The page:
The James Webb Space Telescope delivers a sensation right away with its first scientific result: for the first time, CO2 has been conclusively detected in the atmosphere of a planet outside the solar system. Researchers from the University of Bern, the University of Geneva and the National Centre of Competence in Research (NCCR) PlanetS are involved in the study.
Due to its role in regulating the climate, carbon dioxide is a central component of the Earth's atmosphere. Being able to clearly detect the molecule in the atmosphere of distant exoplanets is therefore an essential step in the search for life-friendly worlds. This is exactly what an international team of researchers, with participation from the University of Bern, the University of Geneva and the National Centre of Competence in Research (NCCR) PlanetS, has achieved thanks to observations with the James Webb Space Telescope. The telescope is operated jointly by the European Space Agency ESA, the National Aeronautics and Space Administration NASA, and the Canadian Space Agency CSA, and has started its scientific work in June 2022. The first results will be published in the scientific journal Nature next week.
Starlight filtered through a bloated planet’s atmosphere
The planet WASP-39b is a hot gas-giant orbiting a Sun-like star at a distance of 700 light-years from Earth. Unlike the gas giants in our solar system, WASP-39b orbits very close to its star - only about one-eighth the distance between the Sun and Mercury - completing one revolution in just over four Earth-days. Due to the intense insolation it receives, the planet heats up to around 900°C. "The heat causes the planet’s atmosphere to expand, making WASP-39b a third larger than Jupiter, the largest gas giant in our solar system", study co-author, astronomy professor at the University of Geneva and NCCR PlanetS member Monika Lendl explains.
When a planet passes directly in front of its host star, some of the star’s light passes through the planetary atmosphere before it reaches the telescope. "The atmosphere filters out some colors of this light more efficiently than others, depending on factors such as its composition, its thickness, and its cloud content", Lendl says. With the James Webb Telescope, researchers can break down light into its colours to identify characteristic "fingerprints" of different gases and determine the composition of the atmosphere.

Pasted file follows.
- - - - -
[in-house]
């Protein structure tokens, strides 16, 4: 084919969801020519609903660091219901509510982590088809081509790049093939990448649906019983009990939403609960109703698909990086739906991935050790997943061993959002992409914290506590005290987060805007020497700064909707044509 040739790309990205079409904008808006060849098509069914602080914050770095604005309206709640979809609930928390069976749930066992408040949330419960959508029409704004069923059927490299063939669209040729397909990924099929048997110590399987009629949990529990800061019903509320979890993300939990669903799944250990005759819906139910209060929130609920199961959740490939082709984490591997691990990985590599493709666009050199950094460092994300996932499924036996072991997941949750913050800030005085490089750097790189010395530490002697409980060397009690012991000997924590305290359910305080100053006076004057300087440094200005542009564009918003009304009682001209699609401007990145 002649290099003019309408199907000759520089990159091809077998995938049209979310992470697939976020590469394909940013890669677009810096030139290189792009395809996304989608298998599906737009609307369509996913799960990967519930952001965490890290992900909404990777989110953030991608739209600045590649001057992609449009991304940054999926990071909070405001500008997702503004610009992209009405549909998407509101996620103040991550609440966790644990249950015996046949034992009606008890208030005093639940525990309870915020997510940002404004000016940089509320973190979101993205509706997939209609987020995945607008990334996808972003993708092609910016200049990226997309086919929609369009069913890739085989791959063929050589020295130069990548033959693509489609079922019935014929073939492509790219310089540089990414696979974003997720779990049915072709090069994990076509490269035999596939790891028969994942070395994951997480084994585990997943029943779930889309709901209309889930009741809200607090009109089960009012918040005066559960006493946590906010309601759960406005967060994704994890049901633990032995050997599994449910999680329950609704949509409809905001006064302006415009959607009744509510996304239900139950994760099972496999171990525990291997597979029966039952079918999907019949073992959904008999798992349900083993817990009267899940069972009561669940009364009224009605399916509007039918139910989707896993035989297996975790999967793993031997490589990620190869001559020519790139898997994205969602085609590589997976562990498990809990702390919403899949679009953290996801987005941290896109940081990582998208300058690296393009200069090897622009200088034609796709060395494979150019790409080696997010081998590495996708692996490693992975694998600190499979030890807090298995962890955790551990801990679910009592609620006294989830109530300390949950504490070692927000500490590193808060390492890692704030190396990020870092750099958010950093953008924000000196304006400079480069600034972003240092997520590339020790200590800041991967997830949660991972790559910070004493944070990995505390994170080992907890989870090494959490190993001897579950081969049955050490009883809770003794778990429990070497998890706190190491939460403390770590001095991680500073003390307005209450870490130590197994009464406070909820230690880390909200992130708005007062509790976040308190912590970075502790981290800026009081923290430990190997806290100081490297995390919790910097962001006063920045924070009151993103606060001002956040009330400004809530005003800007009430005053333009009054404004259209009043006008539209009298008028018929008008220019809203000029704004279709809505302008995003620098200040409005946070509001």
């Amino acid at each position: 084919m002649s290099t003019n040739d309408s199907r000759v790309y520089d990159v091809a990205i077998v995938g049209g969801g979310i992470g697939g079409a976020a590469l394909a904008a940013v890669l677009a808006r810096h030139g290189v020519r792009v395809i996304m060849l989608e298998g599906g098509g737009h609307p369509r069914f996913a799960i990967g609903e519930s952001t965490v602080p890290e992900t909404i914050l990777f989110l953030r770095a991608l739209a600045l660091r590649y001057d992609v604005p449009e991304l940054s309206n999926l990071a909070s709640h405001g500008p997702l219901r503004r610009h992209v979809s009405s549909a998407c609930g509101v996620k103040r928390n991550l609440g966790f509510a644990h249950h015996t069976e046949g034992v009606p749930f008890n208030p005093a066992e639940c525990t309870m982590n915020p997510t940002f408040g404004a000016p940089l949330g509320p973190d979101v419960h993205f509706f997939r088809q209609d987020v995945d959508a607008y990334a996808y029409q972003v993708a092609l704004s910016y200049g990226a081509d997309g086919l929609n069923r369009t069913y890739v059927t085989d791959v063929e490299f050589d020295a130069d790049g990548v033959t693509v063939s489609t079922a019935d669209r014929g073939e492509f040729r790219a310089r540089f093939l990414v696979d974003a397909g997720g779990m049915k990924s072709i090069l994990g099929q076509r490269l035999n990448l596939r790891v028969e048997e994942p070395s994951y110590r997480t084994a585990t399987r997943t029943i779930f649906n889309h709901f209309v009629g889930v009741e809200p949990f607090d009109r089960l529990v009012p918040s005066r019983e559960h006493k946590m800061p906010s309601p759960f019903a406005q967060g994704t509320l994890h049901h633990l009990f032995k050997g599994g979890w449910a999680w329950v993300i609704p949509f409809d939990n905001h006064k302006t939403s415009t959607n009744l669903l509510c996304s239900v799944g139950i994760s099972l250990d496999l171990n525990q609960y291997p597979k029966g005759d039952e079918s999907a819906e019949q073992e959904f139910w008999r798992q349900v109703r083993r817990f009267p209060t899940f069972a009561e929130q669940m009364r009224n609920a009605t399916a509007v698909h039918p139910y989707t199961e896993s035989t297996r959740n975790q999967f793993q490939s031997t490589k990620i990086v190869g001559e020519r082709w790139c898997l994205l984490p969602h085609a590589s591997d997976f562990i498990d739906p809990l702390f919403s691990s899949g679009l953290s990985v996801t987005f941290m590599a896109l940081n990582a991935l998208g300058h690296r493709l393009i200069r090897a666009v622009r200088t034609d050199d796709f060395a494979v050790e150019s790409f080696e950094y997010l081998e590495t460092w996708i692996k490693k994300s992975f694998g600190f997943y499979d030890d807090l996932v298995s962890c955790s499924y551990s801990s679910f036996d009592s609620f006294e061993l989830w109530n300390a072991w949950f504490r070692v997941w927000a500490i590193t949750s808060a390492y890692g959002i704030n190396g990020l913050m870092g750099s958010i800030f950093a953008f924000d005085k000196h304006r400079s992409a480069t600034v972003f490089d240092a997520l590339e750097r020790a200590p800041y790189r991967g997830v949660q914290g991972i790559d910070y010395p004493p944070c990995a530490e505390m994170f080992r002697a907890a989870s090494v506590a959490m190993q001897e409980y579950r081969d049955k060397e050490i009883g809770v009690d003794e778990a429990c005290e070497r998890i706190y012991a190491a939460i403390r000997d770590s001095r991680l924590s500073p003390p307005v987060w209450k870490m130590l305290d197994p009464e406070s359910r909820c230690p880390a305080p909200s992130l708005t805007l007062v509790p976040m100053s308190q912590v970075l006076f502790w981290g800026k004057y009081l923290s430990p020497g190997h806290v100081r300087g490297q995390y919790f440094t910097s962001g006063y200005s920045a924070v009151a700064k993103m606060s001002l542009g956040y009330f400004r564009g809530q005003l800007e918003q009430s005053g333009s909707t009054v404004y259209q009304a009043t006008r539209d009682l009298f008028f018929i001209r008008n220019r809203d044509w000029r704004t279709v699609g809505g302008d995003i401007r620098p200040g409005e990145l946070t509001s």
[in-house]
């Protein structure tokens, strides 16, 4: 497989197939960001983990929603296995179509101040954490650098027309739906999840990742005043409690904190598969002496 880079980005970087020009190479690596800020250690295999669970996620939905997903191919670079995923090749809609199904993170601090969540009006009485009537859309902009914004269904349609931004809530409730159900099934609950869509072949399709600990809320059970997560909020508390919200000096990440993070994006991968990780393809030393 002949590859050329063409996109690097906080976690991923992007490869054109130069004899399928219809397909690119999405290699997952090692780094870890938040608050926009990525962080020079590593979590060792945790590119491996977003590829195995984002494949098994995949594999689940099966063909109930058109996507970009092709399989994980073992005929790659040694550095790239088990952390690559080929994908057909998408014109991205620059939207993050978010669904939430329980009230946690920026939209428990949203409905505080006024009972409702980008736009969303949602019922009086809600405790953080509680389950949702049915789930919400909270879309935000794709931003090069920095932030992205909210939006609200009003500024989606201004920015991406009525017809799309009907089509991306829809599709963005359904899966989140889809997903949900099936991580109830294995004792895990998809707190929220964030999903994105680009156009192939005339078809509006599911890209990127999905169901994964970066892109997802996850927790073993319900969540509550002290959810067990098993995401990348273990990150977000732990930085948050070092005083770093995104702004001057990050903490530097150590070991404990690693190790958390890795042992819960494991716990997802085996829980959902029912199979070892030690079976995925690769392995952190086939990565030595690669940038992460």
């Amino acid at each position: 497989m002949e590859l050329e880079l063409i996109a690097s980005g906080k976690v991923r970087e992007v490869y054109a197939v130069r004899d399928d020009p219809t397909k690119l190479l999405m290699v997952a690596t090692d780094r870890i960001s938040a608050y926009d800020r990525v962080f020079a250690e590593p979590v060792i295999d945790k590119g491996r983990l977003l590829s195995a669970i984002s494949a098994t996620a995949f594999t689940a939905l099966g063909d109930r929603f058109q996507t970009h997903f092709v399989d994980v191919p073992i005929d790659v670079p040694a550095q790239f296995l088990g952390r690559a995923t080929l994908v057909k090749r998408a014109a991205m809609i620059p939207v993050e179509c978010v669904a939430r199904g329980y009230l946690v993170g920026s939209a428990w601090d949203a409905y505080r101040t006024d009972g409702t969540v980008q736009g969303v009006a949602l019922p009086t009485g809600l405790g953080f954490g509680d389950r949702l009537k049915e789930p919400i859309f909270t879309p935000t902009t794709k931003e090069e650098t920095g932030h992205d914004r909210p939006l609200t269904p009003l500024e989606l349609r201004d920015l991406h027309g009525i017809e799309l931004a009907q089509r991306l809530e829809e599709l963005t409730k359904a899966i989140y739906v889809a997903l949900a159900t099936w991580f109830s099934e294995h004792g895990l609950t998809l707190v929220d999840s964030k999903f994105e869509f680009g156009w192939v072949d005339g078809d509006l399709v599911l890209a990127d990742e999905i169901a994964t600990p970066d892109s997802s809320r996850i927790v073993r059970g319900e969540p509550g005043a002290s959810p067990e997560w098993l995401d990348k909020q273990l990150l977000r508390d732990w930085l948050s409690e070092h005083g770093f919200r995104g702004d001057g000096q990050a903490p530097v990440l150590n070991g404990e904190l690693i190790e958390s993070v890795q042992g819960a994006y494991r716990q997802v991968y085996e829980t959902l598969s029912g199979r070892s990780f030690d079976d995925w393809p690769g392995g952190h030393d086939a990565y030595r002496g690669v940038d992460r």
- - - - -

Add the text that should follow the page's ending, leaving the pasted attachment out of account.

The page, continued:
First clear detection of carbon dioxide on an exoplanet
Using the Webb Telescope’s Near-Infrared Spectrograph (NIRSpec) instrument, the team of researchers were able to detect the fingerprint of carbon dioxide in the light that passed through the atmosphere of WASP-39b. "From the first glance at the data, it was already clear that we were dealing with a spectacular discovery," says Dominique Petit dit de la Roche, researcher at the University of Geneva, co-author of the study and NCCR PlanetS member. "For the first time, carbon dioxide has been clearly detected on a planet outside the solar system".
"Detecting such a clear signal of carbon dioxide on WASP-39b bodes well for the detection of atmospheres on smaller, terrestrial-sized planets as well as for measuring abundances of other gases like water and methane," said Natalie Batalha of the University of California at Santa Cruz, the leader of the international research team that carried out the observations.
Understanding the composition of a planet’s atmosphere also allows insights into the origin of the planet and its evolution. "Carbon dioxide molecules are sensitive tracers of the story of planet formation," says Elspeth Lee, co-author of the study, Ambizione fellow at the University of Bern and member of the NCCR PlanetS. "The clear detection of carbon dioxide in WASP-39b gives us information about the inventory of carbon and oxygen molecules in the atmosphere. This gives us an idea of the diverse chemical processes that take place in atmospheres under such extreme conditions, as well as the possible rock and gas material that the planet may have picked up during its formation phases," says Lee.
Early Release Science
The NIRSpec observations of WASP-39b are only one part of a larger investigation with the James Webb Telescope, which includes further observations of WASP-39b as well as observations of two other planets. The observations are part of the so-called Early Release Science programme, which was developed to make scientific data from the James Webb Telescope available to the international research community as quickly as possible, thereby ensuring the best possible scientific use of the space telescope.